Friday, August 22, 2008

Facebook Scaling Out across Data Centers

Jason Sobel has an interesting post on scaling out of Facebook on to a new data center in the East Coast at Virginia. A really interesting insight into some of the design decisions that have given us one of the most trafficked sites on the face of the planet today.

Here are two points that struck me on reading the post ..

  • Changing the sql grammar in the replication stream to incorporate eviction of expired items from memcached looks like a hack. A more traditional implementation could have been using triggers or MySQL UDFs to atomicize the entire transaction. But generic solutions always come ironclad with some performance overhead. It's no wonder that Facebook needs to do all specializations, even if that amounts to no ceremony and all hack.

  • Just wondering that Facebook still writes in one data center. With all the CAP theorem and eventual consistency stuff being solved by Amazon, why does Facebook still have this limitation ?

Monday, August 18, 2008

Concurrency Oriented Programming and Side Effects

In my last post on Scala actors, I had mentioned about the actor code being side-effect-free and referentially transparent. James Iry correctly pointed out that Scala react is side-effected, since the partial function that it takes processes a message which is neither a parameter to react nor a value in the lexical scope.

Sure! I should have been more careful to articulate my thoughts. The side-effect that react induces can be a problem if the messages that it processes are not immutable, do share mutable state either amongst themselves or with the actor. In fact concurrency oriented programming is all about side-effects, the better models provide more manageable semantics to abstract them away from the client programmers. Abstracting out the concurrency oriented parts of a large software system is one of the biggest challenges that the industry has been trying to solve for years. And this is where asynchronous message passing model shines, and modules like gen_server of Erlang/OTP provides convenience and correctness. The bottomline is that we can avoid unwanted side-effects and difficult to debug concurrency issues if we keep all messaages immutable without any sharing of mutable state. Thanks James for correcting the thought!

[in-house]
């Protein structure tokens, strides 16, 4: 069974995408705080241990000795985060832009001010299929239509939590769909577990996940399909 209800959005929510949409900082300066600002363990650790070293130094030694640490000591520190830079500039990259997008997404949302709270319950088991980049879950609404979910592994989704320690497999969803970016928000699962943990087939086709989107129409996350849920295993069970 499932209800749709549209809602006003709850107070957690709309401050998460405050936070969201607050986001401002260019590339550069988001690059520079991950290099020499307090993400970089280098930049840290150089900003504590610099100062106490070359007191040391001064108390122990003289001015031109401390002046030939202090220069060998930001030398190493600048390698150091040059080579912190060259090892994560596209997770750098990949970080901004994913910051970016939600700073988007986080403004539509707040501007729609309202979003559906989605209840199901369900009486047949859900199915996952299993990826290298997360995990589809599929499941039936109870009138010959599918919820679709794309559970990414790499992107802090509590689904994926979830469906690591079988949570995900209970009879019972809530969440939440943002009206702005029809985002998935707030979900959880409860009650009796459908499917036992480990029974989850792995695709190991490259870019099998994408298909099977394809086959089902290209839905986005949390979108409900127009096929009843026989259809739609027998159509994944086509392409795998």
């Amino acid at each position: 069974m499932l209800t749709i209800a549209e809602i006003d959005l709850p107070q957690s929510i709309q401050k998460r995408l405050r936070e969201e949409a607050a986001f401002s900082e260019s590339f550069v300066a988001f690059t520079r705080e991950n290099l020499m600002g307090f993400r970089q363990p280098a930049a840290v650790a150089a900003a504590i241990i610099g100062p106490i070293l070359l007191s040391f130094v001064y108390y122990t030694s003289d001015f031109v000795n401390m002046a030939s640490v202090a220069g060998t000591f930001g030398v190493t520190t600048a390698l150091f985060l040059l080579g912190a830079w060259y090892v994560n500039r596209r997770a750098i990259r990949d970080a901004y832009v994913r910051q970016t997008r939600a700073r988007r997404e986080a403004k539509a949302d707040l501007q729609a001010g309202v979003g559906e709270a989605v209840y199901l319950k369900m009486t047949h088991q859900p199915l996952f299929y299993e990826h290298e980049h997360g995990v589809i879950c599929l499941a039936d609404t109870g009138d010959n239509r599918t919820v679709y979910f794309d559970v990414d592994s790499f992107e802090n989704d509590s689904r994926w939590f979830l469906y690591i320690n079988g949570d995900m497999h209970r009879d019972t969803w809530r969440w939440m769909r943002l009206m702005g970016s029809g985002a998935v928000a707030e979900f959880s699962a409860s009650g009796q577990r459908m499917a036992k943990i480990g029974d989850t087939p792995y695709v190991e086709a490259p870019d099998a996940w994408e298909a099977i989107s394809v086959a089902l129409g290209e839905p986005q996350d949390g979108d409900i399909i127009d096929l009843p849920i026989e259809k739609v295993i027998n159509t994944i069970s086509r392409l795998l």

In both Scala and Erlang, the underlying actor model has to deal with concurrency explicitly, manage synchronization of actor mailboxes and deal with issues of message ordering and potential dead- or live-lock problems. If we were to write the threaded versions of the actor code ourselves, we would need to manage the stateful mailboxes of individual actors as blocking queues. With Scala's actor model, this pattern is subsumed within the implementation, thereby ensuring racefree communication between concurrent actors.

Once we play to the rules of the game, we need not have to bother about the side-effect that react induces.

Monday, August 11, 2008

Asynchronous, Functional and automatically Concurrent

The following code fragment is from an earlier post on using Scala actors and AMQP. I thought I would bring this snippet up once again to highlight some of the goodness that functional Scala offers in modeling actor model of concurrent computation.

import scala.actors.Actor

case class Trade(id: Int, security: String, principal: Int, commission: Int)
case class TradeMessage(message: Trade)
case class AddListener(a: Actor)

class TradingService extends Actor {

  def act = loop(Nil)

  def loop(traders: List[Actor]) {
    react {
    case AddListener(a) => loop(:: traders)
    case msg@TradeMessage(t) => traders.foreach(! msg); loop(traders)
    case _ => loop(traders)

An implementation of the Observer design pattern using message passing. Interested traders can register as observers and observe every trade that takes place. But without any mutable state for maintaining the list of observers. Not a very familiar paradigm to the programmers of an imperative language. The trick is to have the list of observers as an argument to the loop() function which is tail called.